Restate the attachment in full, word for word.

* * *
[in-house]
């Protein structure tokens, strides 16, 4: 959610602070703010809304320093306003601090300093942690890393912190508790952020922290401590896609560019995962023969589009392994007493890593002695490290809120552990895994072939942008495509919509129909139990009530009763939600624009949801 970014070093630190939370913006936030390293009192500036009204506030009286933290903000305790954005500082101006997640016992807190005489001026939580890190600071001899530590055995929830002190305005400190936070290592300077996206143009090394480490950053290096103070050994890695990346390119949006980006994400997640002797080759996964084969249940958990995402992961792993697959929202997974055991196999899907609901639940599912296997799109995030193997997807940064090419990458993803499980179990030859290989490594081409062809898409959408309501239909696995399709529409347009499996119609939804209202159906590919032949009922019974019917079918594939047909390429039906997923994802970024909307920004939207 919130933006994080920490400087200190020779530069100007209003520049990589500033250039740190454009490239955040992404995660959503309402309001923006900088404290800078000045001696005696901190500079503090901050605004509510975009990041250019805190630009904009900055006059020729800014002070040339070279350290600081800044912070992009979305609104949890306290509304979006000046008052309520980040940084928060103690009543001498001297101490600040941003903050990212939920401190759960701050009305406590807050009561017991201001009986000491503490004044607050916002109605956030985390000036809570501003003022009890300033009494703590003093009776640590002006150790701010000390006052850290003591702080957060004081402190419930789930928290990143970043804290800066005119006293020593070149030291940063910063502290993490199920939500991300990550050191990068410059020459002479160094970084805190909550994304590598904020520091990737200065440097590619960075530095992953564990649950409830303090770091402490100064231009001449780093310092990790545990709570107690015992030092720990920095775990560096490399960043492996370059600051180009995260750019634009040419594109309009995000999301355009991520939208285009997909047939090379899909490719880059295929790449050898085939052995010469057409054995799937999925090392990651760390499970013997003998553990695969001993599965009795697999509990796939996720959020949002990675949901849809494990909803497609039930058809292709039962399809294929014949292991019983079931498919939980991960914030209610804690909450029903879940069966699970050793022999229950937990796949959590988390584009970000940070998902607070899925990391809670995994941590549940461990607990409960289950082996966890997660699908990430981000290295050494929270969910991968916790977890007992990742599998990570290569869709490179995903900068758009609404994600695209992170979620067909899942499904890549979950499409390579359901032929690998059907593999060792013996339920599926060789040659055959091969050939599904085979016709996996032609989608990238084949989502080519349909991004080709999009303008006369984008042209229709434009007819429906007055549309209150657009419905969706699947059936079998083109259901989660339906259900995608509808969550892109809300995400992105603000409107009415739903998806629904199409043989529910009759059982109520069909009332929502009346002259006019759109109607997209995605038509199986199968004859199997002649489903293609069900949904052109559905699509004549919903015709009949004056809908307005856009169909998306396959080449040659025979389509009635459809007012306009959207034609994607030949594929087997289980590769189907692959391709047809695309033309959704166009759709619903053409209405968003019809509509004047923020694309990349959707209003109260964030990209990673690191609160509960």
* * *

[in-house]
């Protein structure tokens, strides 16, 4: 959610602070703010809304320093306003601090300093942690890393912190508790952020922290401590896609560019995962023969589009392994007493890593002695490290809120552990895994072939942008495509919509129909139990009530009763939600624009949801 970014070093630190939370913006936030390293009192500036009204506030009286933290903000305790954005500082101006997640016992807190005489001026939580890190600071001899530590055995929830002190305005400190936070290592300077996206143009090394480490950053290096103070050994890695990346390119949006980006994400997640002797080759996964084969249940958990995402992961792993697959929202997974055991196999899907609901639940599912296997799109995030193997997807940064090419990458993803499980179990030859290989490594081409062809898409959408309501239909696995399709529409347009499996119609939804209202159906590919032949009922019974019917079918594939047909390429039906997923994802970024909307920004939207 919130933006994080920490400087200190020779530069100007209003520049990589500033250039740190454009490239955040992404995660959503309402309001923006900088404290800078000045001696005696901190500079503090901050605004509510975009990041250019805190630009904009900055006059020729800014002070040339070279350290600081800044912070992009979305609104949890306290509304979006000046008052309520980040940084928060103690009543001498001297101490600040941003903050990212939920401190759960701050009305406590807050009561017991201001009986000491503490004044607050916002109605956030985390000036809570501003003022009890300033009494703590003093009776640590002006150790701010000390006052850290003591702080957060004081402190419930789930928290990143970043804290800066005119006293020593070149030291940063910063502290993490199920939500991300990550050191990068410059020459002479160094970084805190909550994304590598904020520091990737200065440097590619960075530095992953564990649950409830303090770091402490100064231009001449780093310092990790545990709570107690015992030092720990920095775990560096490399960043492996370059600051180009995260750019634009040419594109309009995000999301355009991520939208285009997909047939090379899909490719880059295929790449050898085939052995010469057409054995799937999925090392990651760390499970013997003998553990695969001993599965009795697999509990796939996720959020949002990675949901849809494990909803497609039930058809292709039962399809294929014949292991019983079931498919939980991960914030209610804690909450029903879940069966699970050793022999229950937990796949959590988390584009970000940070998902607070899925990391809670995994941590549940461990607990409960289950082996966890997660699908990430981000290295050494929270969910991968916790977890007992990742599998990570290569869709490179995903900068758009609404994600695209992170979620067909899942499904890549979950499409390579359901032929690998059907593999060792013996339920599926060789040659055959091969050939599904085979016709996996032609989608990238084949989502080519349909991004080709999009303008006369984008042209229709434009007819429906007055549309209150657009419905969706699947059936079998083109259901989660339906259900995608509808969550892109809300995400992105603000409107009415739903998806629904199409043989529910009759059982109520069909009332929502009346002259006019759109109607997209995605038509199986199968004859199997002649489903293609069900949904052109559905699509004549919903015709009949004056809908307005856009169909998306396959080449040659025979389509009635459809007012306009959207034609994607030949594929087997289980590769189907692959391709047809695309033309959704166009759709619903053409209405968003019809509509004047923020694309990349959707209003109260964030990209990673690191609160509960």